Usually quiet this time of week, the Louisville Post Office bustled back to life Sunday as letters, bills, prescriptions and more waited in makeshift mail boxes for their owners to come claim them.
The post office, located along fire-ravaged McCaslin Boulevard, counts itself among the lucky buildings left standing after the Marshall fire, which reduced nearby homes and businesses to charred rubble as it swept through Louisville and Superior, becoming the most destructive fire on record in Colorado.
As the sun rose over the post office parking lot, a hint of smoke still in the air, the office reopened to allow residents affected by the fires to pick up their mail. Mail isn’t necessarily the first thing people think about during a crisis, but for some who lost their homes, letters and packages sent from a loved one might be exactly the comfort they need.
“That might be the first possession, first new possession in your hand,” United States Postal Service spokesman David Rupert said.
Rupert joined mail carriers from all across Colorado on Sunday who volunteered to help the post office pick back up where it left off on Thursday before it was evacuated.
Deep inside the post office, carriers wasted no time on the workroom floor, sorting mail and parcels and trying to figure out which pieces still had a home and a mailbox. The post office, which has 26 mail carriers, is responsible for deliveries to about 13,000 homes and businesses. Mail belonging to families whose homes are no longer standing, for now, is being stashed in numbered slots in temporary holding cases made from sturdy cardboard. Fifteen of those cases line the workroom, each holding 70 slots.
Some post office employees lost their homes. For others spared by the firestorm, the toll still takes a personal tone.
Wes Maynard, a postal carrier in Louisville, has been on the job for seven years – four of them on his current route that winds through neighborhoods near the Louisville Recreation and Senior Center and the Louisville Police Department. He makes about 600 deliveries total on his route. The Marshall fire devoured 200 of the homes that have become a part of his daily life.
“I know all the families and they have been incredibly kind to me,” Maynard said as he loaded a truck behind the post office with mail to bring to homes still intact.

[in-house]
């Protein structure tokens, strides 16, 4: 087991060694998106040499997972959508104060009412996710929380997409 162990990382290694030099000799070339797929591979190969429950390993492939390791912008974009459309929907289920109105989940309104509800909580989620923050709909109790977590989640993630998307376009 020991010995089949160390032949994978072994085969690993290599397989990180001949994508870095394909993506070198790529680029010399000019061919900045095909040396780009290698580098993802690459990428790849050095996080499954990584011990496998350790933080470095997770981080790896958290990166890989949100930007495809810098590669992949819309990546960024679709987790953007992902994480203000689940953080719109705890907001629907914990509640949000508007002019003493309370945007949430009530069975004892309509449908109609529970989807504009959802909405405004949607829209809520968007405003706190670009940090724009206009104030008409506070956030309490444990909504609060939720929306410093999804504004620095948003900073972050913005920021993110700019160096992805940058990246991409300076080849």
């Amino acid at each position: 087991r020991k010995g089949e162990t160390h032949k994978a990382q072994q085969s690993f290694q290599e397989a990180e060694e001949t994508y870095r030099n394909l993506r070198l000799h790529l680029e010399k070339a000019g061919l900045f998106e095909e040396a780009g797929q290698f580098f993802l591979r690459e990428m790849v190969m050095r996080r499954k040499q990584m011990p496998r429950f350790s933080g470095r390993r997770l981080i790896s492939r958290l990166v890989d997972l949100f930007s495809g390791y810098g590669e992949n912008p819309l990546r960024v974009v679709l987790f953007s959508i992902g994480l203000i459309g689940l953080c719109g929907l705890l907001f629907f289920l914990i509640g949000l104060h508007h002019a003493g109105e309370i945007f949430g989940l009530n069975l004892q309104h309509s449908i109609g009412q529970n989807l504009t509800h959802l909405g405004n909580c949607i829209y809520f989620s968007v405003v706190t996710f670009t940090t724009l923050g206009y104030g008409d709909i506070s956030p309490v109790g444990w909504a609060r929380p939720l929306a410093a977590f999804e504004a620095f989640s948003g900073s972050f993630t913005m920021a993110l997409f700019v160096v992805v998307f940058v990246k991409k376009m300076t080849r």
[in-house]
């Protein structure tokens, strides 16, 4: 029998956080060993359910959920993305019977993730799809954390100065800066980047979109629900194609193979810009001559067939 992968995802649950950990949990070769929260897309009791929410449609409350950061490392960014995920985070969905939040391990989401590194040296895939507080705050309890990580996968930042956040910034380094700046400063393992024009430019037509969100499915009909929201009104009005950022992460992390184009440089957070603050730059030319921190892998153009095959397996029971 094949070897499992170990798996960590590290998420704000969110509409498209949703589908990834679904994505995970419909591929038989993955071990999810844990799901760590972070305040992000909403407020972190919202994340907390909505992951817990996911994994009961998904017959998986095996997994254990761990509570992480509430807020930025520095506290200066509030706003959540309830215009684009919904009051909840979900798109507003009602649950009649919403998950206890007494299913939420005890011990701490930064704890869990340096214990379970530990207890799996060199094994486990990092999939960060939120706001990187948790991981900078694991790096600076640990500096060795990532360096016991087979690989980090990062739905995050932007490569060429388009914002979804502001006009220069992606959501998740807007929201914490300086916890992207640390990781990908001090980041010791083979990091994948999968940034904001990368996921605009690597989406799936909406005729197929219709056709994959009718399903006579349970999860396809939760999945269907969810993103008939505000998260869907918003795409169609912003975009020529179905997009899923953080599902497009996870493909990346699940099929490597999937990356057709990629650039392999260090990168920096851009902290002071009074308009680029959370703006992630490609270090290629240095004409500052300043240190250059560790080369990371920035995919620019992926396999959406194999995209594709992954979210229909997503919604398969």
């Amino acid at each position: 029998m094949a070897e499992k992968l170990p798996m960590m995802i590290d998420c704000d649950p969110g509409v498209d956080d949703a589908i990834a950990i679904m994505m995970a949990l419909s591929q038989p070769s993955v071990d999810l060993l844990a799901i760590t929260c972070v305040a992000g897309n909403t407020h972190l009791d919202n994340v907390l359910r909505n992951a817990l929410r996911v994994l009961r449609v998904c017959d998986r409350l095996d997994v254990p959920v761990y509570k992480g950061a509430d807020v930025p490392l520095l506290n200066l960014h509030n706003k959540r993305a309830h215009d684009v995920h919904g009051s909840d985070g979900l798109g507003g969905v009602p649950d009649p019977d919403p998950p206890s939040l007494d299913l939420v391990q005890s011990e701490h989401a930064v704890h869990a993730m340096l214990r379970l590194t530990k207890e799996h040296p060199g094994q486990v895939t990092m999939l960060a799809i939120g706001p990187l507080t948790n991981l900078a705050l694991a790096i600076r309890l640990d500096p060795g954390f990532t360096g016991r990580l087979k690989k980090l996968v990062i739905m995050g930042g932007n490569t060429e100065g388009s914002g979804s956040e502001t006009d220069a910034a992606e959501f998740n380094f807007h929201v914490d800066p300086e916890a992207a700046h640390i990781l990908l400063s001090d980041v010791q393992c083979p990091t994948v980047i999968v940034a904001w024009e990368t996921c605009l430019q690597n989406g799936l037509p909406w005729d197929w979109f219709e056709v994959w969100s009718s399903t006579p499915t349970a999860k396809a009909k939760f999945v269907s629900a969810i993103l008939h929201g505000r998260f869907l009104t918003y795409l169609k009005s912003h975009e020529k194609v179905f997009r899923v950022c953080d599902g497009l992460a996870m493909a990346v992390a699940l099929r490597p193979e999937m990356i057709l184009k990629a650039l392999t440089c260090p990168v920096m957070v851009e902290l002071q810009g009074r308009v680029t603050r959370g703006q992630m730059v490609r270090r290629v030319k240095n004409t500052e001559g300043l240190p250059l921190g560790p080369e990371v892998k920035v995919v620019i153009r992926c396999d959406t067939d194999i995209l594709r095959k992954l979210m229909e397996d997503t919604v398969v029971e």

As they reel from so much loss, he hopes to offer back the same kind of compassion those families showed him as he made deliveries, day after day, during the uncertainty of the pandemic. His customers have become friends, he said. “There are kids that follow me around while I’m delivering the mail and talk to me,” said Maynard, who lives in Westminster.
He reported to work Sunday morning hoping to ease the hardship of the families along his route.
“I just want to do what I can for the people that have been so kind to me, and it seems like the least I can do is making sure that getting their mail – and especially the important things that come – is organized and is not an additional burden for them,” he said.
Postmaster Robin Terneus, who also lives in Westminster, emphasized how tightly woven postal carriers are into their communities.
“Many of my carriers are devastated and are doing anything they can do to get out here and help the people that they’ve gotten to know for so many years,” she said. “They’ve made friends out there if they’ve had a route for a while.”
Throughout the day, she will work with her staff to assess the damage in their community and pinpoint the places where they can still deliver mail.
“We’ll just have a better idea of what can be delivered, what can’t be and what needs to be held,” Terneus said.
The post office will be open until 5 p.m. Sunday and will reopen 9 a.m. to 5:30 p.m. each day this week, Rupert said. As families find temporary housing and make accommodations to piece their lives back together, the post office will work with them to redirect their mail, he said.
He noted how fortunate the post office is to have survived such devastation. Still, hints of the fire are scattered throughout the building, with ash and soot coating the lobby floors. Volunteers worked to sweep it up on Sunday in between their other tasks after employees completed a “deep clean,” he said.
Some of those volunteers – who came from places like Fort Morgan, Durango and Colorado Springs – have already faced the same sense of loss from wildfires that those they’re helping are. Rupert sees it as “a way of giving back” on a day they would typically take off.
“It’s a Sunday, but that doesn’t mean anything to us,” Rupert said. “We know how important this is.”